For further details click links below.

BBC Sport - Football - Sky discipline Andy Gray & Richard Keys over comments

Sunday, January 23, 2011

BBC - Richard Black's Earth Watch: H for 'human': The missing climate link?

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Governments reliance on technical solutions alone to cut carbon pollution causing climate change is doomed to failure. Technical progress tends to be straight line whereas environmental impacts are growing on an accelerating upward curve (geometrically, exponentially) - one thus cant keep pace with the other. Social, economic, political, behavioural and technical changes are needed in a coherent combination to cut carbon emssions to a level we can sustain. This includes: not thinking that issues can be summed up by a simple equation; tackling multiple causes through joined up thinking; and changing the attitude to wealth that currently dominates in particular.

As many commentators have pointed out down the years, virtually all the hopes expressed by governments in terms of reducing carbon emissions ultimately hang on technology.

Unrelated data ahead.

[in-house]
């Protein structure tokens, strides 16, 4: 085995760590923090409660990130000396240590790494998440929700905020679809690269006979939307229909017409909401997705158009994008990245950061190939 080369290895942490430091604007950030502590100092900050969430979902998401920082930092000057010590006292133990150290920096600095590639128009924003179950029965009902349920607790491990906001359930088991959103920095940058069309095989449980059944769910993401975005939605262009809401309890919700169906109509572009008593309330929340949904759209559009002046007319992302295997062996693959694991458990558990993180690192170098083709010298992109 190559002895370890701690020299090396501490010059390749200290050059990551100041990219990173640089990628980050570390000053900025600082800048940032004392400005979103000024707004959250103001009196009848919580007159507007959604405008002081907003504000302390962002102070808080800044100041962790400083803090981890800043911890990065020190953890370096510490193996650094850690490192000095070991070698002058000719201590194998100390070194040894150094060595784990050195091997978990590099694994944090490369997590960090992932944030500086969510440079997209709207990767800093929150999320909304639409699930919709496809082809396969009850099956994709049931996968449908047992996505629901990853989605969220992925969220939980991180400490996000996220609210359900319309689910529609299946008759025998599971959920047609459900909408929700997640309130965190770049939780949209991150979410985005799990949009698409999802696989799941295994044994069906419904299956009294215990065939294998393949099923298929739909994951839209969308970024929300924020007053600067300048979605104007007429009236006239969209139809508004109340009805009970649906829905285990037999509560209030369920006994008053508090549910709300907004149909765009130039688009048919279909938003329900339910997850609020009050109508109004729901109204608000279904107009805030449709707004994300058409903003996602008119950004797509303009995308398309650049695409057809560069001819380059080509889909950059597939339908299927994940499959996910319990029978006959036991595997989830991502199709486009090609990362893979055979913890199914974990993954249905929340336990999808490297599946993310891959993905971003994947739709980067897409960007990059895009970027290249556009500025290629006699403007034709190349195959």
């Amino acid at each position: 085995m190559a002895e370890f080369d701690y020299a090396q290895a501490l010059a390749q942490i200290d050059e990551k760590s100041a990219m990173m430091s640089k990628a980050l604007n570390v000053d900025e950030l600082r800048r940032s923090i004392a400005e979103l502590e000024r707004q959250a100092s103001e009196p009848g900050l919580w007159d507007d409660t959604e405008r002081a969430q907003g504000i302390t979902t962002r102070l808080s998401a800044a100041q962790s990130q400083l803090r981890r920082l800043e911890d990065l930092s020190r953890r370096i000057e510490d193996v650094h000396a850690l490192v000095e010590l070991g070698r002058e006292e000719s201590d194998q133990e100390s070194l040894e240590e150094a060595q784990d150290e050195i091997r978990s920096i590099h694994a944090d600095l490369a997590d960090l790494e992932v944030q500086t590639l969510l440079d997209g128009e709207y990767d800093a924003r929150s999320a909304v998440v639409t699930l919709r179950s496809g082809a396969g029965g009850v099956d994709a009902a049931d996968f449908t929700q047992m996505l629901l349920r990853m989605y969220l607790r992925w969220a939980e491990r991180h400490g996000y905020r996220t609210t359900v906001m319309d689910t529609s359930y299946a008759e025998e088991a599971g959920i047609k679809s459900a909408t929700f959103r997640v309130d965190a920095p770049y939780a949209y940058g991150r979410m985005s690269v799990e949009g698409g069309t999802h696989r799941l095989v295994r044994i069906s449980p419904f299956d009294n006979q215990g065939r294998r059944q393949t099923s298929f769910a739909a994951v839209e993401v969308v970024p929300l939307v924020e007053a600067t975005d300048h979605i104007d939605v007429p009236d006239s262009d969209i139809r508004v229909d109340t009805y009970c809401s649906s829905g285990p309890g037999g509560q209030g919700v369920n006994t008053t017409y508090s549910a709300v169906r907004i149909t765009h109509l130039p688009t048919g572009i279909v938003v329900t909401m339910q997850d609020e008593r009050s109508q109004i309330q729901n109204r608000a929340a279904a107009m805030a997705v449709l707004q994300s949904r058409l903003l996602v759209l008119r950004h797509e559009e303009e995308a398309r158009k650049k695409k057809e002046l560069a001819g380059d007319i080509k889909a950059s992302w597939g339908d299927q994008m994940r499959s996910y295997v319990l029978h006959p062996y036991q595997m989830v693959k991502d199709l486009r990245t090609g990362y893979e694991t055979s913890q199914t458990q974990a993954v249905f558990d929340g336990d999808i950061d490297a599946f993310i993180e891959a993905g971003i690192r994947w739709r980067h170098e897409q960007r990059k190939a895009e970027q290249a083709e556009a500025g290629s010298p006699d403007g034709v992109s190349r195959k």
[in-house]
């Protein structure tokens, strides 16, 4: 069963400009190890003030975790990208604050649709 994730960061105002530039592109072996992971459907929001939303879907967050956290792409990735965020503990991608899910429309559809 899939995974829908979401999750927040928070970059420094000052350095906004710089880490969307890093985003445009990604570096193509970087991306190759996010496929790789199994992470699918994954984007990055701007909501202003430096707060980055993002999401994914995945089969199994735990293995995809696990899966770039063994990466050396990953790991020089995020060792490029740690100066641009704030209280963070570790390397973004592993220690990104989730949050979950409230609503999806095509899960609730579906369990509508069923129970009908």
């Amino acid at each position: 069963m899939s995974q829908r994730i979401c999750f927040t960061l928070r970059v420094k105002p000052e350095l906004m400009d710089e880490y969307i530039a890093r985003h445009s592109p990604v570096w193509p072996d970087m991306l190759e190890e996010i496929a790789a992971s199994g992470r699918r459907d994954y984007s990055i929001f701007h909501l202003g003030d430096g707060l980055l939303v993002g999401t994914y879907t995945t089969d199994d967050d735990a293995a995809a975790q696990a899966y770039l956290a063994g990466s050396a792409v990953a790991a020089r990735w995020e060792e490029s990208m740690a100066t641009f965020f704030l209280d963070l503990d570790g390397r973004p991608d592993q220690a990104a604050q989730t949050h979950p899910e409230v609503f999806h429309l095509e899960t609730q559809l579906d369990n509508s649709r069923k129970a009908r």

It stems from the famous IPAT equation:
Impact = Population x Affluence x Technology

...sometimes expressed as...

Impact = Population x GDP/capita x Impact/GDP

BBC - Richard Black's Earth Watch: H for 'human': The missing climate link?

Saturday, January 22, 2011

BBC News - Survey finds opposition to privatisation of forests

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A [large] majority of the public opposes plans to sell some of England's forests, a survey suggests.
Three-quarters of the 2,000 polled by YouGov for the 38 Degrees pressure group said they were against the plans.
Ministers want to transfer power from the Forestry Commission, which owns 18% of woodlands, to the private sector...

BBC News - Survey finds opposition to privatisation of forests

BBC News - A Point of View: Has our relationship with nature changed?

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Interesting article and good to see Alain de Botton writing on this topic. Several aspects of it I dont agree with though eg this statement, "Nature doesn't remind us that we are small, but rather provides chilling, awesome evidence of our size and strength". He vastly overrates the power and influence of human beings - yes the evidence is that we can and are having a big impact on our planet but in the full scheme of things we are a blip, dust in the wind in fact.

BBC News - A Point of View: Has our relationship with nature changed?

Friday, January 21, 2011

M Shed price tag rises yet again